Hidden by their stories of successful businesses and accomplished children is the personal toll of immigration: mothers who must ask their children to translate a water bill or court summons, college-educated fathers who can find work here only as shopkeepers, children who feel torn between the culture they were born into and the one their parents left behind.
"It's very stressful," said the Rev. Cheh, who began his church in Everett in the early 1980s with just three congregants: his sister, his brother-in-law and the wife of an American GI. The church today numbers 200, including Shin.
Korean immigrants to America, Cheh said, came in pursuit of the American dream. South Korea, he explained, has about half the land area of Washington state but eight times the number of people — 48 million. Parents in South Korea must pay for their children's education beyond the sixth grade, and competition is intense for university enrollment and jobs. And until the 1990s, Cheh said, South Korea remained one of the poorest countries in the world.
Immigrants, he said, are diligent workers, running not just one dry-cleaning business or convenience store but two or three. State statistics bear him out: Koreans in Washington own 138,000 businesses, including 11,000 groceries and 1,100 teriyaki shops.
Buyong Chan Park is a Korean immigrant who started as an assistant in his brother's Chicago grocery and now owns five Korean groceries in Washington and Oregon, as well as an export business in Korea and a purchasing office in China. The location of his stores traces the rise of Korean communities around Puget Sound, from Tacoma, where many soldiers first brought their Korean wives, to Federal Way, Bellevue and now Lynnwood.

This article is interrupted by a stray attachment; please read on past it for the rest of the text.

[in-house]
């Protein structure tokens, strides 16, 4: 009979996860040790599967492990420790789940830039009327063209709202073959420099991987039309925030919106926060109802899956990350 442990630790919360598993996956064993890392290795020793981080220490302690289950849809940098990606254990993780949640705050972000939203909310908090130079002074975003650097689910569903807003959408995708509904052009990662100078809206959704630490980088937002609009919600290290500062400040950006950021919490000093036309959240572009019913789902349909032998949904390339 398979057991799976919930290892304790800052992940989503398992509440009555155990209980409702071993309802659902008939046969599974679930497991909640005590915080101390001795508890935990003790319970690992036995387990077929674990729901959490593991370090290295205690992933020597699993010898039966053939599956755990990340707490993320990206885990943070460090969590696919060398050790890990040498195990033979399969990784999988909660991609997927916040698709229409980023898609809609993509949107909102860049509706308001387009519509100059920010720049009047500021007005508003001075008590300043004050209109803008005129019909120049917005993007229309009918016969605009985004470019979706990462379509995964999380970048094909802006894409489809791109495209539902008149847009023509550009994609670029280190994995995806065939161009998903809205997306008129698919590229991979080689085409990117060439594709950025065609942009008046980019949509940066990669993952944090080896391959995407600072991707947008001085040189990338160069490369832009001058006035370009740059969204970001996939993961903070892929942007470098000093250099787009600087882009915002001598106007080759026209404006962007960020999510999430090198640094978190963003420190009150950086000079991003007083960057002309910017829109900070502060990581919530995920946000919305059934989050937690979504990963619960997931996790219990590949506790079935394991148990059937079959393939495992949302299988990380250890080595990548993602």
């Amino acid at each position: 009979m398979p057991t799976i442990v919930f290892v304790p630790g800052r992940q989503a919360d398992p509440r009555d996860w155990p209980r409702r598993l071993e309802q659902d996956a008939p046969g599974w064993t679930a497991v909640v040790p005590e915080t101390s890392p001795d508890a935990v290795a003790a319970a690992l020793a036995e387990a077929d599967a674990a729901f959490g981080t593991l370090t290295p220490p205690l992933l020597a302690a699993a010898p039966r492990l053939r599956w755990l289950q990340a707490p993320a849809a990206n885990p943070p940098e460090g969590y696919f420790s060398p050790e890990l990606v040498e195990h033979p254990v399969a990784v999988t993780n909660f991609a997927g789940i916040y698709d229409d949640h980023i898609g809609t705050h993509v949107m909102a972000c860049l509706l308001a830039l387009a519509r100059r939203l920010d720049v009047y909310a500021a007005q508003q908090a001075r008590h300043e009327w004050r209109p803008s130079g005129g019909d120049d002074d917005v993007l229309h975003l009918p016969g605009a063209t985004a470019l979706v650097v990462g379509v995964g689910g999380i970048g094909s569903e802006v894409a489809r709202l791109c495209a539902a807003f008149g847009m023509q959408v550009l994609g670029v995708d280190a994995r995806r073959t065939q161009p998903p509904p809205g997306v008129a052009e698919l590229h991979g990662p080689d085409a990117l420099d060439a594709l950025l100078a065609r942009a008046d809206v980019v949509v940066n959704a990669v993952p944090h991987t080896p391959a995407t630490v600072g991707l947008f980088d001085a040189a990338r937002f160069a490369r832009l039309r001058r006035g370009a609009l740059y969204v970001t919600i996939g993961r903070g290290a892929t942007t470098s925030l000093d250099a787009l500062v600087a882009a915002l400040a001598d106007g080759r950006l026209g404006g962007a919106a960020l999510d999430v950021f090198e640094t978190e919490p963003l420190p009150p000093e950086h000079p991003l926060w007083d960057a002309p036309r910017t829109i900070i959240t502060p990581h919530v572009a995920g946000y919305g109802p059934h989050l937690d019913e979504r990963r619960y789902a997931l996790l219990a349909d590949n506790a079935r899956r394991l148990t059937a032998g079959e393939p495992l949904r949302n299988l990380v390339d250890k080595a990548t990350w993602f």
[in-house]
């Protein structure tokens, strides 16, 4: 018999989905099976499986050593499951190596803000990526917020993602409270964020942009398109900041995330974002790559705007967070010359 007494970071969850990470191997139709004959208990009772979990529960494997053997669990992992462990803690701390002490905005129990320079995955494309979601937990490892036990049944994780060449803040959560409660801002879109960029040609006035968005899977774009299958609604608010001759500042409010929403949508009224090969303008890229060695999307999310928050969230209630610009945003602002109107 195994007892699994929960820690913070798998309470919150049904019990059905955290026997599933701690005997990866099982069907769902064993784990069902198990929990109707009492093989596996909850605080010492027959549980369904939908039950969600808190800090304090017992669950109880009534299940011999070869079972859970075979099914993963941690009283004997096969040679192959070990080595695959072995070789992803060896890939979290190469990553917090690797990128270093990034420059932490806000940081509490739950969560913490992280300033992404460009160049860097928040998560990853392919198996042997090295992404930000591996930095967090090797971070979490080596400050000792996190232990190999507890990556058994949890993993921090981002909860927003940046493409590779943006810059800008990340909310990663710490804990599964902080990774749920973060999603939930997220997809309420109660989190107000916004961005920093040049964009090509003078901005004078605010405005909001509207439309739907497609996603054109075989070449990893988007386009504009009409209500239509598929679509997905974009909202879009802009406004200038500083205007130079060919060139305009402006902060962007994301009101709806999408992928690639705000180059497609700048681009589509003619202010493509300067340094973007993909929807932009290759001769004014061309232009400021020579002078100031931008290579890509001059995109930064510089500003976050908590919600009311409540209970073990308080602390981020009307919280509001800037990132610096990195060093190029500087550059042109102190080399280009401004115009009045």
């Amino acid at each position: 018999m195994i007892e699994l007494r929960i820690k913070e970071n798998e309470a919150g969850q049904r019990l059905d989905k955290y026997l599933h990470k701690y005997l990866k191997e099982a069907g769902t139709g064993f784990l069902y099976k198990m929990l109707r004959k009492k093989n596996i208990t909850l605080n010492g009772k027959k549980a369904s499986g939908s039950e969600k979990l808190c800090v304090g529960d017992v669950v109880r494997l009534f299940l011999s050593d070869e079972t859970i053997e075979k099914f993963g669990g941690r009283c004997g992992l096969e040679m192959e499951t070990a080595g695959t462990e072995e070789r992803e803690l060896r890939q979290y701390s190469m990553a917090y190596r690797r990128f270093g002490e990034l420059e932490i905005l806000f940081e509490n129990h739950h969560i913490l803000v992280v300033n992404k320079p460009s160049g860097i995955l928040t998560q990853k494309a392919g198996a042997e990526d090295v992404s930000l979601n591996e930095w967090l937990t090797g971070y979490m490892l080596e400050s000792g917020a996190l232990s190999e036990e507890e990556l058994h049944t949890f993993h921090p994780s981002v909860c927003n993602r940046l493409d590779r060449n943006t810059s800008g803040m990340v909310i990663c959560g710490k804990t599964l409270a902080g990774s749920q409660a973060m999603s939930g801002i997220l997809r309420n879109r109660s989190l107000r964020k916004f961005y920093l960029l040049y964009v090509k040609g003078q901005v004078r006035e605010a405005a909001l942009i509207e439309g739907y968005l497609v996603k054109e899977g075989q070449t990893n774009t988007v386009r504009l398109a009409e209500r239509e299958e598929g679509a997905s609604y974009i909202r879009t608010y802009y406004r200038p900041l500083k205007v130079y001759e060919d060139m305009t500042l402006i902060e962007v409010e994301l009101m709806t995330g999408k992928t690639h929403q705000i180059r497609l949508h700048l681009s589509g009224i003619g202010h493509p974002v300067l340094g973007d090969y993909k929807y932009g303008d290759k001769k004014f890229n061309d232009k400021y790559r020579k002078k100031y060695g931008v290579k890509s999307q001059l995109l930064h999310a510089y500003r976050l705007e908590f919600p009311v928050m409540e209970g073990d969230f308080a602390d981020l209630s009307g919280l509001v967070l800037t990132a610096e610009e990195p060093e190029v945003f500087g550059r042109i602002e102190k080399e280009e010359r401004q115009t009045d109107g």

Park moved to Lynnwood two years ago with his wife and two sons to supervise the building of Pal-Do World Oriental Grocery Store, 17420 Highway 99. It has a food court and a dozen small shops. The store's annual sales, Park said, are about $5.5 million.
The long aisles include leeks tender and thin as new grass, fresh ginger and white radish, and 40 kinds of kimchi, the Korean condiment made of spicy, pickled cabbage that's served with every meal. In the seafood display are eels, soft-shelled crab and baby octopus, a delicacy that Park said is eaten live with a spicy sauce.
The signs above the vegetables are in both Korean and English. The music in the store is a mix of American pop and traditional Korean strings and flutes. "I would like everyone to be comfortable shopping here," he said.
Park said his two sons, enrolled at the University of Washington and Edmonds Community College, ask him why he and his wife, Young, work so hard. He travels regularly between Korea and America, and puts in 16-hour days at his stores.
The American dream sought by immigrants for two centuries, he noted, is the promise that hard work will be rewarded with economic success. But among young Americans, he said, he sees only the dream to get rich quick.
"My sons sometimes not understand us," he said. "They have American education, would like American leisure time. But before I finish one project, I think of three others. I still have a dream of a firm, strong company for my sons to take over."
Although most of his time is devoted to business, Park is also an organizer of the Korean American Voters Alliance, formed last year, which aims to get more Koreans involved in state and local government. Particularly since the Sept. 11, 2001, terrorist attacks, he said, there's a need for leaders who won't answer hate with hate.
The racial slurs scrawled on the wall at the Korean Presbyterian Church in Mountlake Terrace have been painted over. The cross atop the church, splashed with red paint, is again white.